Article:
FIAT Punto (2010 - )
Last updated 18 April 2016
Video Road Test
|Kerb weight||1015–1190 kg|
|Warranty||3 years / 60000 miles|
There's a good range of both petrol and diesel engines in the Punto Evo range but the entry-level 1.4-litre petrol is perhaps best avoided unless you're just pottering about as it's fairly slow - although it can return an average of 49.6mpg. Instead go for one of the newer MultiAir engines. There are two available and they are both 1.4-litre units with either 105PS or 135PS.
The 105PS version is adequate enough for most drivers and is quiet on the move. It never sounds strained, even at higher revs, and performs pretty well when you ask it to accelerate with some feeling. 0-62mph comes up in 10.8 seconds plus it will happily keep with with faster traffic on motorways.
The top model is the 1.4-litre MultiAir Turbo with 135PS. This accelerates from 0-62mph around 2.5 seconds quicker than the 105bhp model and is very sprightly with an almost hot hatch feel from behind the wheel. The front can feel light under hard acceleration as the wheels sometimes struggle for grip, but aside from that, it's great fun and very nippy.
Most impressively, it's actually slightly more economical than the 105PS MultiAir with an average of 50.4mpg while CO2 emissions are also lower at 129g/km (compared to 49.6mpg and 134g/km). But if it's low running costs you're after, the MultiJet diesels are the ones to choose.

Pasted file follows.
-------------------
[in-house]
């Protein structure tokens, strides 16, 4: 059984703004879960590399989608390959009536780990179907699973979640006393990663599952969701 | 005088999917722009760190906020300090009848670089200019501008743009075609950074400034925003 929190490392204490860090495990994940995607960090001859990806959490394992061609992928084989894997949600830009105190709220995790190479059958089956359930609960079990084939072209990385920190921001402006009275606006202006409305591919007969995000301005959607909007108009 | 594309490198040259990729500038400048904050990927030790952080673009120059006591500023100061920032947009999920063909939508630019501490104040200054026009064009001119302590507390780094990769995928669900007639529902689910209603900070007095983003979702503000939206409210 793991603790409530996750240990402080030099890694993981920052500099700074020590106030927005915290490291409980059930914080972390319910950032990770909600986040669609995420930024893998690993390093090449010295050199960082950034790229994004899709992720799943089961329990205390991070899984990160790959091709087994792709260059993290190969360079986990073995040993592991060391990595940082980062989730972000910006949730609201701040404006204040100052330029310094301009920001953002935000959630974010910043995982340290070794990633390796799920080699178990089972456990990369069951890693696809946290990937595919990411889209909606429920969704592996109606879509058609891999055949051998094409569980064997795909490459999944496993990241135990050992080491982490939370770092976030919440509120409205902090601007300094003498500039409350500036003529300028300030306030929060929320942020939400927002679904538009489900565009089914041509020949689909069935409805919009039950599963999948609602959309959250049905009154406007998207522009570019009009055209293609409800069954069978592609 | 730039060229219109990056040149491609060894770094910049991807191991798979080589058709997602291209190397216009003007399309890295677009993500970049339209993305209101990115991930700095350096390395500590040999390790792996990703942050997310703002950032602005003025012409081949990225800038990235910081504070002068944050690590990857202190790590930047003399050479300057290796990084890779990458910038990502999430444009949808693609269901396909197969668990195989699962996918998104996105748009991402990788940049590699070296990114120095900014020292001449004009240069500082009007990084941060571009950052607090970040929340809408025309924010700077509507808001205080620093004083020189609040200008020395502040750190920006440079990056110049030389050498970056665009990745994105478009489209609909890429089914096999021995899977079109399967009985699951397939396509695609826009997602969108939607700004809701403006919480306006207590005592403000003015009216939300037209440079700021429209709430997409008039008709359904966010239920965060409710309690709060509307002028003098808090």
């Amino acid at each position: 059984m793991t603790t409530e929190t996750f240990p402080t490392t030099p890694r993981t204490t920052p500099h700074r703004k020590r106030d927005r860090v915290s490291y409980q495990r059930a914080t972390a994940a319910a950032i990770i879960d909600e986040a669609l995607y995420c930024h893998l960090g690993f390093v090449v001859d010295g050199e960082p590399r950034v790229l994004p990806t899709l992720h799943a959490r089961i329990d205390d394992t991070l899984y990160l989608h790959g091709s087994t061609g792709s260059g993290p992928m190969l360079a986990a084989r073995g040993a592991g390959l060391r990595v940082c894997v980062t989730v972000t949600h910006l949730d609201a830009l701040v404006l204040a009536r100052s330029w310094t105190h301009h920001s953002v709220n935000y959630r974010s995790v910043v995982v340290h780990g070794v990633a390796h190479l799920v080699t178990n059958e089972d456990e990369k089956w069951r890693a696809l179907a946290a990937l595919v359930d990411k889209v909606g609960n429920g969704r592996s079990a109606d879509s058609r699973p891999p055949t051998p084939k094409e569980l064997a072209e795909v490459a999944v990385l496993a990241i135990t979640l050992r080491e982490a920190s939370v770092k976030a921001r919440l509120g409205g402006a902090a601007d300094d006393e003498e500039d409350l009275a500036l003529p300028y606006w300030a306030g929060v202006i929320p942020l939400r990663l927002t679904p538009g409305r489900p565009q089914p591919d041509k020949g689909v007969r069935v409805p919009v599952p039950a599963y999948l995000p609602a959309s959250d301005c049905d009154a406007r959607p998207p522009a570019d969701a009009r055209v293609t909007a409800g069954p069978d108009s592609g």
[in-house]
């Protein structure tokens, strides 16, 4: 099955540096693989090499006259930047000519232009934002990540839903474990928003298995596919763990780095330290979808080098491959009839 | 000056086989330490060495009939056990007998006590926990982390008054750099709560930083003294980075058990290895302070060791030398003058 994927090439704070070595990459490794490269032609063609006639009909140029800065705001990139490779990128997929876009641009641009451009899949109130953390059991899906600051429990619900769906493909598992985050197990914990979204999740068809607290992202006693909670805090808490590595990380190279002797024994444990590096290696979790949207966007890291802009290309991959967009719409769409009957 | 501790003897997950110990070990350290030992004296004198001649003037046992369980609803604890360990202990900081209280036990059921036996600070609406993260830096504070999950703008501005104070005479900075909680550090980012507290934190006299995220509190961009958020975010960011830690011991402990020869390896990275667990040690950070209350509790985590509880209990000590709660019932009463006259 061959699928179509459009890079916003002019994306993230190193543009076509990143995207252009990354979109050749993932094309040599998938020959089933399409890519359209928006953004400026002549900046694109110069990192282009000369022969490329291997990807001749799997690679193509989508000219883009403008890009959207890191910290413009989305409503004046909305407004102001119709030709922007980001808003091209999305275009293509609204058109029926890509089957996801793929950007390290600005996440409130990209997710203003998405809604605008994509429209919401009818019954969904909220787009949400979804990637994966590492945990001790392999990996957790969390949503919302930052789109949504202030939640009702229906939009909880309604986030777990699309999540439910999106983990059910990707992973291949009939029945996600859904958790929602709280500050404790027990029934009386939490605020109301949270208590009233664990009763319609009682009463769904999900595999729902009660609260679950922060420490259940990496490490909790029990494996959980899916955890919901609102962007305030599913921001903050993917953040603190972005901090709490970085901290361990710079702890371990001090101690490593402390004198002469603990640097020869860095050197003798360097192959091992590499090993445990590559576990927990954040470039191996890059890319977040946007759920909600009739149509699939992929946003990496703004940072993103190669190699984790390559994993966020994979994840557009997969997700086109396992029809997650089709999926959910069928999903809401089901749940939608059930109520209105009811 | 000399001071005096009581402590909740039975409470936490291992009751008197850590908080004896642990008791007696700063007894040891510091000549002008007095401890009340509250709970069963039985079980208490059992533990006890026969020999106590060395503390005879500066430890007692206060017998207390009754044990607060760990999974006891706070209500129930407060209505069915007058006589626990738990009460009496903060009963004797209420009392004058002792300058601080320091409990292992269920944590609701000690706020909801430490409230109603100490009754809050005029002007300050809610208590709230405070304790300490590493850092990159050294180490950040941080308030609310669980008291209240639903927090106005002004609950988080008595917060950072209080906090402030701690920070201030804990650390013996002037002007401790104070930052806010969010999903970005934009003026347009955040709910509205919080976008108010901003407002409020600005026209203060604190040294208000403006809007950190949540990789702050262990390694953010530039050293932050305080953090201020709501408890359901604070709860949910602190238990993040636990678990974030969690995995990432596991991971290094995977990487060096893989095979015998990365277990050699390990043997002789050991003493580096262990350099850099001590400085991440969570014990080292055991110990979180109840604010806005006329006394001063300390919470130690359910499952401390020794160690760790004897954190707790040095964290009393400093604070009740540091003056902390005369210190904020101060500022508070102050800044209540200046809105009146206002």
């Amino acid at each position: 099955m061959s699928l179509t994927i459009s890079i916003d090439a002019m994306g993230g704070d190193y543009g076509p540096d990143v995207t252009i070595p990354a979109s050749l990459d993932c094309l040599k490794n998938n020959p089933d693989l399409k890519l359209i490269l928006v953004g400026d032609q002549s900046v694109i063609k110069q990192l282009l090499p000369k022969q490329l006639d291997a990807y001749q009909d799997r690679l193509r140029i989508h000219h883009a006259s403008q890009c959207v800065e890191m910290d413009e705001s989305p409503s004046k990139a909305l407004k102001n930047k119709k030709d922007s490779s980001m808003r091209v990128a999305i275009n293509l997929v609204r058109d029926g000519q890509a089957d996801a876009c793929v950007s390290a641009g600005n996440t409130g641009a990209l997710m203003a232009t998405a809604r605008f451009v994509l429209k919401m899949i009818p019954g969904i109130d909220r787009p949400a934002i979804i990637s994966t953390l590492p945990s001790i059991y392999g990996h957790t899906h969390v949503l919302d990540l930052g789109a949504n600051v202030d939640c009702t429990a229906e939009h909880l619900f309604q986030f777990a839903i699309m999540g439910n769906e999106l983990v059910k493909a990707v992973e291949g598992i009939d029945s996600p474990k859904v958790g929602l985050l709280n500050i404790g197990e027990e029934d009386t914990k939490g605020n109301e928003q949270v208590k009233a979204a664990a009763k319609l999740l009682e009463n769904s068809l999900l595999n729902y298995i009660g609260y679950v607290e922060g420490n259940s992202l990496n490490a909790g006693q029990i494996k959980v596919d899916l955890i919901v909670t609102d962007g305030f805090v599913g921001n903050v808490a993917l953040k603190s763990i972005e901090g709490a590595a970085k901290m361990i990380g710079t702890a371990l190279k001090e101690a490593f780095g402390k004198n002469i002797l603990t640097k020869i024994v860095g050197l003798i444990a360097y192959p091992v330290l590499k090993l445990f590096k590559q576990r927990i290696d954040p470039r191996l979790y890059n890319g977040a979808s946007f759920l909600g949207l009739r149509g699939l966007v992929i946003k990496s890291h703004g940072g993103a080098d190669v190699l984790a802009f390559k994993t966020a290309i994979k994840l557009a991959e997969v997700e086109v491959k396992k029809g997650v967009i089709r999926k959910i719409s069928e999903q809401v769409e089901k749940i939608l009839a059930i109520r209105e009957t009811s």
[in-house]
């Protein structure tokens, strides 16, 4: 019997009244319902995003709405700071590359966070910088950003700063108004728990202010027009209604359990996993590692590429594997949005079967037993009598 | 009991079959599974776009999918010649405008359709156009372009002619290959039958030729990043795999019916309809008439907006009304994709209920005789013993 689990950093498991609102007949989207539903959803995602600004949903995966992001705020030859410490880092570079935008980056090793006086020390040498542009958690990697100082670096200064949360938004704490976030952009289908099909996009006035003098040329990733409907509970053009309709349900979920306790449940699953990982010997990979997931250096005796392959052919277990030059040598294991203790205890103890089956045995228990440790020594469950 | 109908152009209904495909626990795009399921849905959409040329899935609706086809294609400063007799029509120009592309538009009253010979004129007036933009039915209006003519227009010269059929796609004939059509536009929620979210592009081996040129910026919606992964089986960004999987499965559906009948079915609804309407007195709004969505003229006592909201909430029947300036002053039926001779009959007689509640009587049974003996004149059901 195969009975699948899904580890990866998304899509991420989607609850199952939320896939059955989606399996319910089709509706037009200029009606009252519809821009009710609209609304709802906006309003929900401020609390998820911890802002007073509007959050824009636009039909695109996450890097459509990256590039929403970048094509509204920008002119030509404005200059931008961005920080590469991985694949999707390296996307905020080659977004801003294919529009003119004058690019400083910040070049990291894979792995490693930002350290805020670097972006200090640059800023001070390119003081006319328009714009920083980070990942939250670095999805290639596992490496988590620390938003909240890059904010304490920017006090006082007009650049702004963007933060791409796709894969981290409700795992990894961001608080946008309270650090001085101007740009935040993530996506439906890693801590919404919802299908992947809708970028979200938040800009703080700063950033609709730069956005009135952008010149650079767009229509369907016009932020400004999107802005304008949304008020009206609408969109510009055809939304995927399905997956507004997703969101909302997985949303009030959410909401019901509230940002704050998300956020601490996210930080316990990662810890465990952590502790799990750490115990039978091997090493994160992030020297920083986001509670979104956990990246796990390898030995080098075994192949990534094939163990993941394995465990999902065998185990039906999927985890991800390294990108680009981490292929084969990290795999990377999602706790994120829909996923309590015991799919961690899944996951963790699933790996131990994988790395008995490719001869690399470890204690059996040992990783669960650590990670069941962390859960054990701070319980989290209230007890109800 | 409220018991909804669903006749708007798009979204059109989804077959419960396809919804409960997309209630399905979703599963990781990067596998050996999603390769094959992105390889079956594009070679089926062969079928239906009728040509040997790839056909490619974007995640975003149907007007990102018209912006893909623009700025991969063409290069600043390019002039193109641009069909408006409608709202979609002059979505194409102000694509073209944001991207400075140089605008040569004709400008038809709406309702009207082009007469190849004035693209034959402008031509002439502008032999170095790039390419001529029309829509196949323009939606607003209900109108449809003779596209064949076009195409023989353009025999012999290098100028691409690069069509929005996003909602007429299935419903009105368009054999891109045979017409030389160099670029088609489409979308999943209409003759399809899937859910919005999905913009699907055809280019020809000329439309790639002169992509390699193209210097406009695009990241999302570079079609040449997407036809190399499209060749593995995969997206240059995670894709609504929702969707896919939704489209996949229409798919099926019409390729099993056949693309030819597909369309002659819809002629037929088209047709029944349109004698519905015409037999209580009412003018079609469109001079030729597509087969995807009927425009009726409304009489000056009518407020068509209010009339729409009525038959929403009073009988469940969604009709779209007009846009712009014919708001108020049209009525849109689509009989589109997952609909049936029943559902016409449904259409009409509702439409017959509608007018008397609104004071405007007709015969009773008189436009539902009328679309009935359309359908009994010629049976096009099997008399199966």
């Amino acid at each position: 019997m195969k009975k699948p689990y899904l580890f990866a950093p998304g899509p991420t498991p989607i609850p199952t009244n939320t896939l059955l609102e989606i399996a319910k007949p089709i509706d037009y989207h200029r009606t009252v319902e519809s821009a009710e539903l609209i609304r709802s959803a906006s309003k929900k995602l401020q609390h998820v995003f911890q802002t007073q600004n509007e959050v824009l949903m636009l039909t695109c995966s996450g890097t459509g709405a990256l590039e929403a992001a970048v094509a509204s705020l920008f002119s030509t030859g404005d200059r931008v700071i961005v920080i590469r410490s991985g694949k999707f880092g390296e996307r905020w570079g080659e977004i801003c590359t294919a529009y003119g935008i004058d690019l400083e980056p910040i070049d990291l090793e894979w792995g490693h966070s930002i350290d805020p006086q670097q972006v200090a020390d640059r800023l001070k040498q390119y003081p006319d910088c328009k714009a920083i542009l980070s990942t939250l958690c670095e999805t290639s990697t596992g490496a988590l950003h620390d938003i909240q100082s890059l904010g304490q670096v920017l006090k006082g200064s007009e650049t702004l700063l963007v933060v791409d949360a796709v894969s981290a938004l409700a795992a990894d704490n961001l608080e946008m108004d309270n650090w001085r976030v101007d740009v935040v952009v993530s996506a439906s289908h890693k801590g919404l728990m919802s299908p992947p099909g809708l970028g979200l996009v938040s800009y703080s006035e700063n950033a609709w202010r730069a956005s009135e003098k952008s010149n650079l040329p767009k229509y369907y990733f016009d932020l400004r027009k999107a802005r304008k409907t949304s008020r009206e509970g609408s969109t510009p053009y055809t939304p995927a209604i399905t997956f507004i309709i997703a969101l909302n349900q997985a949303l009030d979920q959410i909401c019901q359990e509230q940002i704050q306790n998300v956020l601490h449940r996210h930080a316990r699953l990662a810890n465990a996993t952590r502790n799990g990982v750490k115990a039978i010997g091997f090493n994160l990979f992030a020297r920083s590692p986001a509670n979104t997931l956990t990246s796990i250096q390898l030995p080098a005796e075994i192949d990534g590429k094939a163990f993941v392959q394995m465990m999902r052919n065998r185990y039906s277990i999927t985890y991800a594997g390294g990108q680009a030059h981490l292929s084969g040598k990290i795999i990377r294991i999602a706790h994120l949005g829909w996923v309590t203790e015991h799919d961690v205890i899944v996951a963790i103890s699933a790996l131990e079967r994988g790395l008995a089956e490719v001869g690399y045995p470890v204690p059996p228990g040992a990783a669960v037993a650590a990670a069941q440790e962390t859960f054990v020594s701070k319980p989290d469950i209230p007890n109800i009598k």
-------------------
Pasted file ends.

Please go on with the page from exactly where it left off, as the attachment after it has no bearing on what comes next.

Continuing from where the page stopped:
There 1.3-litre MultiJet is available in two outputs of 75PS and 95PS. They aren't the quickest or quietest of engines but they deliver decent in-gear punch. But best of all they can average 68.9mpg and 67.3mpg respectively while CO2 emissions of 110g/km or less mean they're cheap to tax too.
In town the Punto Evo is easy to drive and park in small spaces, helped by good visibility and a near vertical rear end. All versions get a City button on the dash which makes the steering very light at low speeds - ideal for parallel parking. It's also good fun on more twisting roads with little body roll and plenty of grip in corners.
One letdown is the rather firm ride which struggles on bumpy or potholed roads. This is further highlighted on Sporting models fitted with larger 17-inch alloys. The gear change is also quite spongy and doesn't always have a positive shift, so you can often miss a gear.
|0.9 TwinAir||67 mpg||12.7 s||107 mph||98 g/km|
|1.2||52–53 mpg||14.4 s||97 mph||124–126 g/km|
|1.2 8V||54 mpg||13.9 s||97 mph||123 g/km|
|1.3 MultiJet||67–81 mpg||11.7–13.6 s||103–111 mph||90–110 g/km|
|1.3 MultiJet Eco||79 mpg||13.1 s||107 mph||95 g/km|
|1.4||50–52 mpg||13.2 s||103 mph||127–132 g/km|
|1.4 Dualogic||52 mpg||13.2 s||103 mph||124 g/km|
|1.4 MultiAir||50–50 mpg||8.5–10.8 s||115–127 mph||129–134 g/km|
|1.4 MultiAir Turbo||50 mpg||8.5 s||124 mph||129 g/km|
|1.6 MultiJet||64 mpg||9.0 s||118 mph||114 g/km|